Britannia gets ready to party
When the Royal Yacht Britannia sails from the harbour on its last mission on July 1 with Prince Charles and the Governor aboard, it may be heading for a new life under Virgin boss Richard Branson. As a result, if you feel like spending the money, you may soon be able to throw a party in the very spot where the heir to the throne waved farewell to Britain's last major colony.
Mr Branson is understood to be backing a consortium bidding to buy or lease the yacht and moor it on the Thames as a tourist attraction. The state rooms used by the royal family would be open to members of the public for the first time, and it could also be used for weddings and functions.
By then, of course, Britain is likely to have a new prime minister. As he celebrated his birthday this weekend, British astrologers were consulting their charts to to see if John Major could seek any solace in the stars as he turned 54.
The answer was a brutal no. It's going to be 'a wonderful year for meeting new people and saying 'goodbye' to old friends', the astrologers predicted. Presumably including his Cabinet.
'Since the announcement of the new arrangements, we have tried our best efforts to dispel the uncertainty of the British community.' That was what the Immigration Department said in a letter to this newspaper on the subject of British citizens being told about their future visa needs.
Well, some Immigration Department spokesmen might have done so. But others seem to add to the confusion, by failing to give straight answers to straight questions, not knowing that thousands of Britons here have no other documentation than the entry stamp on their passports, and not grasping how worried they are by lack of information.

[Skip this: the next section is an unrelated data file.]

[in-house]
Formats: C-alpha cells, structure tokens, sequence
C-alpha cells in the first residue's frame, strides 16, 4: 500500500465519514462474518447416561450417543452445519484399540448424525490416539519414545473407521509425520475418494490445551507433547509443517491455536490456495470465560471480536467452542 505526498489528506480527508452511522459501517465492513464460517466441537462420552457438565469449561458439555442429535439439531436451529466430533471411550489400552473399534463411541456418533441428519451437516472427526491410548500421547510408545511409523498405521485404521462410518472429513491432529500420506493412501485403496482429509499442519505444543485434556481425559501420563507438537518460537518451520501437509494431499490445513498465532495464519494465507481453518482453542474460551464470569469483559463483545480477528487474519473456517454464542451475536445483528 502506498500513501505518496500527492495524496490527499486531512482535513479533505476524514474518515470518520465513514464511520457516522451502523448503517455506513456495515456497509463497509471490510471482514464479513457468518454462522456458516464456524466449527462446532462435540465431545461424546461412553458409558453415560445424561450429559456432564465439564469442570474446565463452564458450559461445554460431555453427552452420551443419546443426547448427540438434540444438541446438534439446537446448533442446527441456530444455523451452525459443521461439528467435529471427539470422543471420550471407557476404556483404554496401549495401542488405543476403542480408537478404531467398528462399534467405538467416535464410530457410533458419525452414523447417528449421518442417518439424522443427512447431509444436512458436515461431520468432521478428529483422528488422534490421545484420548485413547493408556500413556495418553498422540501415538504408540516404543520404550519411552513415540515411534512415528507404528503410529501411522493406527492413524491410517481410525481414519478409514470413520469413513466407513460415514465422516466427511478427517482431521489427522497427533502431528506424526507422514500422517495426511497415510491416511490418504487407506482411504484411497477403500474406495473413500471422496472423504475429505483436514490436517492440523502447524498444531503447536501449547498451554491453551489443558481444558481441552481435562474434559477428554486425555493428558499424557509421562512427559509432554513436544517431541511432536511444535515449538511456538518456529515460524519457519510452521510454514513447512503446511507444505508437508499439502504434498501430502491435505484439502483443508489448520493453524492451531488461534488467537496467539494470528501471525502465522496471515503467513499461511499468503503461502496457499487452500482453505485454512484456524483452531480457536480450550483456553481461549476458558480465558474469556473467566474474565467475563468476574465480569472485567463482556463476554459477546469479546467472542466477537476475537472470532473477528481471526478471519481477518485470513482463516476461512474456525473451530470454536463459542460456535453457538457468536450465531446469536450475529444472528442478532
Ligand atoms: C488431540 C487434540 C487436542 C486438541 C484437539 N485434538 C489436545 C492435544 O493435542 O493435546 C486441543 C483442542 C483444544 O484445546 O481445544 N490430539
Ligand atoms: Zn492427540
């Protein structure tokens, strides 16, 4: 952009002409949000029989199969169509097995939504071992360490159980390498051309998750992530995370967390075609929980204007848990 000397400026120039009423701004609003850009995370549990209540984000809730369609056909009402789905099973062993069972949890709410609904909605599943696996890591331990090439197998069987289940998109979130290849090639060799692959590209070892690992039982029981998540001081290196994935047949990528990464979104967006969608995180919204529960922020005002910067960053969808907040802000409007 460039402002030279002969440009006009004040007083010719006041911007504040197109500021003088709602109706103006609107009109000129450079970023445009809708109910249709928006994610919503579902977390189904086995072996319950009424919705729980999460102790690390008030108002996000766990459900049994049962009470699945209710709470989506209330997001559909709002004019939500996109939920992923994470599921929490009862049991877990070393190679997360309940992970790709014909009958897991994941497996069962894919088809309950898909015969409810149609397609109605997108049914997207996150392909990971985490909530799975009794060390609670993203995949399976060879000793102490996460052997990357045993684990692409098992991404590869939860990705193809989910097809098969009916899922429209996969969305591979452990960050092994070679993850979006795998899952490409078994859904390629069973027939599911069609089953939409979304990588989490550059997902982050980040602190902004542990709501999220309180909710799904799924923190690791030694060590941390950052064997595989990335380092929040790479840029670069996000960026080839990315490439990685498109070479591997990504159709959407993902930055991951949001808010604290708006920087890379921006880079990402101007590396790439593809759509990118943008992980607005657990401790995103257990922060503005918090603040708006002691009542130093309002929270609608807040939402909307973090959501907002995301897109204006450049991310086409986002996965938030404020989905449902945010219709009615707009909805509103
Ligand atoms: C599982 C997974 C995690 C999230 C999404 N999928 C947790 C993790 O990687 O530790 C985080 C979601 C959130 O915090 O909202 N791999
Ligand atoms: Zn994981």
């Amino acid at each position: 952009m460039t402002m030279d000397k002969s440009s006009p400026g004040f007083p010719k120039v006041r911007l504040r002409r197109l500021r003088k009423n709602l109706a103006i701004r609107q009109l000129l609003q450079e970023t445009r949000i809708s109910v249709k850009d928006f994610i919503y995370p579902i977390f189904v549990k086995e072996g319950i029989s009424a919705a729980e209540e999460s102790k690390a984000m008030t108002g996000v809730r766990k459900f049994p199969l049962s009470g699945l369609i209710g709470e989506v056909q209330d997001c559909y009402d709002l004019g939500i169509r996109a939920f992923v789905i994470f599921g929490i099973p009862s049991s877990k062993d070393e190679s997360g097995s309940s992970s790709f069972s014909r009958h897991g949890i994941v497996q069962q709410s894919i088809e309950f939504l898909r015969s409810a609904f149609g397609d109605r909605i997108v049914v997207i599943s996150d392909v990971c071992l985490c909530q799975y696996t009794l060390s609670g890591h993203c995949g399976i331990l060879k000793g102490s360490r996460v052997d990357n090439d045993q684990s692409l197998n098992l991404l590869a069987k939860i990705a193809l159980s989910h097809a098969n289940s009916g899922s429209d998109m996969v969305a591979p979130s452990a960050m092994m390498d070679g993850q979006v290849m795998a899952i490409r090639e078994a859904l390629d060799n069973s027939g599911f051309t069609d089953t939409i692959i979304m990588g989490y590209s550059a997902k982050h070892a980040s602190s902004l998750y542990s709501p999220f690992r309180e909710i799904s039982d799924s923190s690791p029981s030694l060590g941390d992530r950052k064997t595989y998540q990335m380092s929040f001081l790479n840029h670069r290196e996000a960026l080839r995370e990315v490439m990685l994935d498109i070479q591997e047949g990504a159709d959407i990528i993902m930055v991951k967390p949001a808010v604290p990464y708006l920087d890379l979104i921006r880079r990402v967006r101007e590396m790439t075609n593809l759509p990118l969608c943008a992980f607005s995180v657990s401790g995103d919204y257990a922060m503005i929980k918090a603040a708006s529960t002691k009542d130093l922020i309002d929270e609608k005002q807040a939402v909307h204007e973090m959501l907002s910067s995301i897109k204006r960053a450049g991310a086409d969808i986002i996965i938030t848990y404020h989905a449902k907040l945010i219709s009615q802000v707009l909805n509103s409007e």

Not, we add, the gentleman mentioned in the letter, who said he had been misrepresented by a reporters whom he blamed for worrying the British community.
But some of his underlings, yes. So often did a member of his staff sound uncertain that the reporter concerned now asks him to put his answers in writing, which can take days.
Strangely enough, a straight answer still cannot be guaranteed to straight questions such as: 'Is the following wrong? If so why?' Is it any wonder the international community - not only the British - are worried and confused? Just don't blame the messenger, please. Readers of newspapers which take columns from The New York Times are in for a right royal treat - the Duchess of York all the way from the British court via various American television advertisements.
'The Duchess,' gushes the sales blurb, 'will comment on events and social issues great and small. Apparently, she's quick with a joke, and has a provocative viewpoint and a talent for touching the heart.
And that's not all: the former Sarah Ferguson will also occasionally answer questions from readers.
'Dear Fergie,' we plan to write, 'please tell us how to lose a spouse, a fortune, the respect of the British public - and still land a job with a big American newspaper'.